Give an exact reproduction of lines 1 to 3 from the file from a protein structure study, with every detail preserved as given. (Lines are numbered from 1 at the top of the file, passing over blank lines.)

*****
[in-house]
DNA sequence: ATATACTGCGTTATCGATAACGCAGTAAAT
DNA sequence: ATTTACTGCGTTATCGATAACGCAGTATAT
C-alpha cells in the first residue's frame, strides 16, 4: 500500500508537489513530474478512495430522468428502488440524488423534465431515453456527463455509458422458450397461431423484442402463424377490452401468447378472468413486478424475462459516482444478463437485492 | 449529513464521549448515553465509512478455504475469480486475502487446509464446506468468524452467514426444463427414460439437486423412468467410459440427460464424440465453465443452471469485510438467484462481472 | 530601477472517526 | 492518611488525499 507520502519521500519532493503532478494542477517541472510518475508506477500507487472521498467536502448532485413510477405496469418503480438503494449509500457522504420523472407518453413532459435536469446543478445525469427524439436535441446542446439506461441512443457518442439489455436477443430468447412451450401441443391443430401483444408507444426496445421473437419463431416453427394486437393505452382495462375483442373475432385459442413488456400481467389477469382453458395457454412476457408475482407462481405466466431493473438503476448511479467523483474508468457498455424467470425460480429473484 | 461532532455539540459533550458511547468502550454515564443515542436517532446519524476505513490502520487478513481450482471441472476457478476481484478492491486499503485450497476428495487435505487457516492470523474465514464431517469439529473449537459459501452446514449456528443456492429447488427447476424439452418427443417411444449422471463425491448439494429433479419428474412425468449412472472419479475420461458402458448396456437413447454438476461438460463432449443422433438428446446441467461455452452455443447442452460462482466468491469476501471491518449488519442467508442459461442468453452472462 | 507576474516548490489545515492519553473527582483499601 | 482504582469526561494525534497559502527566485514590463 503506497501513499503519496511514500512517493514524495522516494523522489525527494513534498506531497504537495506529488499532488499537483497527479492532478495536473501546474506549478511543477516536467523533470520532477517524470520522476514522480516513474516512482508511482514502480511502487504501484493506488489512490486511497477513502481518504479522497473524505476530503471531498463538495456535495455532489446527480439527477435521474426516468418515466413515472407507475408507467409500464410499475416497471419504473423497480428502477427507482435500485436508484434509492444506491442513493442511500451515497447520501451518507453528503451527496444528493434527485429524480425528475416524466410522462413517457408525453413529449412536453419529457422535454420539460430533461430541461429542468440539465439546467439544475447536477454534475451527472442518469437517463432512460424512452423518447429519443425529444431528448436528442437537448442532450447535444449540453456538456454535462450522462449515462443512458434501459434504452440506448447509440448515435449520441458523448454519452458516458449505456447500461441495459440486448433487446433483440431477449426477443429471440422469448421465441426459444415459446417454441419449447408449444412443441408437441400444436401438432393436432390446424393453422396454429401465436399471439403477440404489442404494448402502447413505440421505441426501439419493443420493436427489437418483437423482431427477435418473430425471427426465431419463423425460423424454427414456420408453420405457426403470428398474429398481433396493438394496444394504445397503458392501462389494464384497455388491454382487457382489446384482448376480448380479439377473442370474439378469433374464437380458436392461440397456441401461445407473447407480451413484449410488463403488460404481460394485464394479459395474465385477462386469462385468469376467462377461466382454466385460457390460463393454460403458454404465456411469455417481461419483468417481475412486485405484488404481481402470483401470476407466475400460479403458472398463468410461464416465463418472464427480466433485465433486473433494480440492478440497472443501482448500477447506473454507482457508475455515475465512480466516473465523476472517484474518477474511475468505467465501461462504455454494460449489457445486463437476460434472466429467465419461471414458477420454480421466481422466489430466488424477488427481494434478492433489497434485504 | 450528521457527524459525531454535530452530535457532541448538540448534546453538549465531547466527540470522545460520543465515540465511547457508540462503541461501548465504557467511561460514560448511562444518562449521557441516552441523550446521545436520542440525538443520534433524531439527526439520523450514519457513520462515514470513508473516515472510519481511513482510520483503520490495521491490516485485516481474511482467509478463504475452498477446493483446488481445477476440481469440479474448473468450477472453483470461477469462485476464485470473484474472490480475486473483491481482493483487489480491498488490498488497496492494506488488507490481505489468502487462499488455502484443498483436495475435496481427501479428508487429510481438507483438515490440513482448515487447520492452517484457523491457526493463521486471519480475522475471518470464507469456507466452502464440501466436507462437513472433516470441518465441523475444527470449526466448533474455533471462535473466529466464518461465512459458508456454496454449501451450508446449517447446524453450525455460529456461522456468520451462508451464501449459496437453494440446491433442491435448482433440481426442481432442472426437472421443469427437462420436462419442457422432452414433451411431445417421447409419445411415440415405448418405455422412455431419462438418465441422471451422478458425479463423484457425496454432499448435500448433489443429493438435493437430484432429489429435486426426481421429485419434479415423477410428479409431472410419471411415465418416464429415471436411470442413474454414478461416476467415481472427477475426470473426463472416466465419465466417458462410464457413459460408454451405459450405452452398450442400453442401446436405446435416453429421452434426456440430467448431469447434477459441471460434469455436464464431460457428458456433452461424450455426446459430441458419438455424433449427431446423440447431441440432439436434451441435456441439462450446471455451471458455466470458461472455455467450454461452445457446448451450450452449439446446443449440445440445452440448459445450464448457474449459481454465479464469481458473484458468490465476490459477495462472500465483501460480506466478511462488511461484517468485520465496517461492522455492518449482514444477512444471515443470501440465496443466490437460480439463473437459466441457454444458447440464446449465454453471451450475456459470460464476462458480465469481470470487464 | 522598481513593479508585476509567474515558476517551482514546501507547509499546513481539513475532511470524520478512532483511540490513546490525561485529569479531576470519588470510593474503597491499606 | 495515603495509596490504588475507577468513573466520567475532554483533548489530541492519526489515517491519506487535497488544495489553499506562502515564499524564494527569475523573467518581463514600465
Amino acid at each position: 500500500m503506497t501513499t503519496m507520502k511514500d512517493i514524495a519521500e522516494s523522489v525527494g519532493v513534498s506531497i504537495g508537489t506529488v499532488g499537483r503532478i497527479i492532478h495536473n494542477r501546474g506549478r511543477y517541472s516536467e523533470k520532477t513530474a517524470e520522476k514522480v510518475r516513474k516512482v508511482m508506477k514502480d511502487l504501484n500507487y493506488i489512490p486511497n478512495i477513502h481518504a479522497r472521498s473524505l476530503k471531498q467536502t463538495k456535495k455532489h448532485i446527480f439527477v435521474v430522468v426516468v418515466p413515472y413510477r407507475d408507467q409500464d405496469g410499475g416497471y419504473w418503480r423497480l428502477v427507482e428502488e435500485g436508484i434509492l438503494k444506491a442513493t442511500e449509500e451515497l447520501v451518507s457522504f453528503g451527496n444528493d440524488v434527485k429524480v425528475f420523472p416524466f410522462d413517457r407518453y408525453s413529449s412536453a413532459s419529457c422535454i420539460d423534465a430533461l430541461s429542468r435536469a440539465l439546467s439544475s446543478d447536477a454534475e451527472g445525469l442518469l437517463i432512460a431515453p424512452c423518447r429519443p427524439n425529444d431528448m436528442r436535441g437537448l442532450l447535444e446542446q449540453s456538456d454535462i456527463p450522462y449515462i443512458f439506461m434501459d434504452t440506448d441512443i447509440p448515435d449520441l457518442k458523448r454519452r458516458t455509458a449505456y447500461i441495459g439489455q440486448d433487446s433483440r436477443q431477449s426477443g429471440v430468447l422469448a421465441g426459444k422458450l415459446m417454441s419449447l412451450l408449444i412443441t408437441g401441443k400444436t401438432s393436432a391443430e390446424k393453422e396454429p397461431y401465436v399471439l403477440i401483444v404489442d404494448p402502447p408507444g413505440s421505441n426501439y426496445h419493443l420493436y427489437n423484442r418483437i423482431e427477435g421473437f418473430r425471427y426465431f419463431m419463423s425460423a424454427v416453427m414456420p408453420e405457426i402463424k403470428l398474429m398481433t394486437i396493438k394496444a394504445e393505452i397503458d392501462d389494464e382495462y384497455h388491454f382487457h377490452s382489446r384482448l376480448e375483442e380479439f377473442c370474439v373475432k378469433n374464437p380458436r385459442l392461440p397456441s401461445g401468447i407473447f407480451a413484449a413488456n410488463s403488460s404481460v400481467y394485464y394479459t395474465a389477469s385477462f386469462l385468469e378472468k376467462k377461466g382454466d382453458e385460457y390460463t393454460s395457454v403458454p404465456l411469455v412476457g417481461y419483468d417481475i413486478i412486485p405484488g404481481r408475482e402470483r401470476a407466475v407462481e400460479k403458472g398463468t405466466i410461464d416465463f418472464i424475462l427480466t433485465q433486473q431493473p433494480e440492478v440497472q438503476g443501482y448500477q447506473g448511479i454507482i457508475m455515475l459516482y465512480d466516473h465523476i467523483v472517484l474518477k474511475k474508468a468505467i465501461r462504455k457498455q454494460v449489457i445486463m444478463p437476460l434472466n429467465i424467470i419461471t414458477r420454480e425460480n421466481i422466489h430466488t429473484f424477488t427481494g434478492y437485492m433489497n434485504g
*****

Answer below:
[in-house]
DNA sequence: ATATACTGCGTTATCGATAACGCAGTAAAT
DNA sequence: ATTTACTGCGTTATCGATAACGCAGTATAT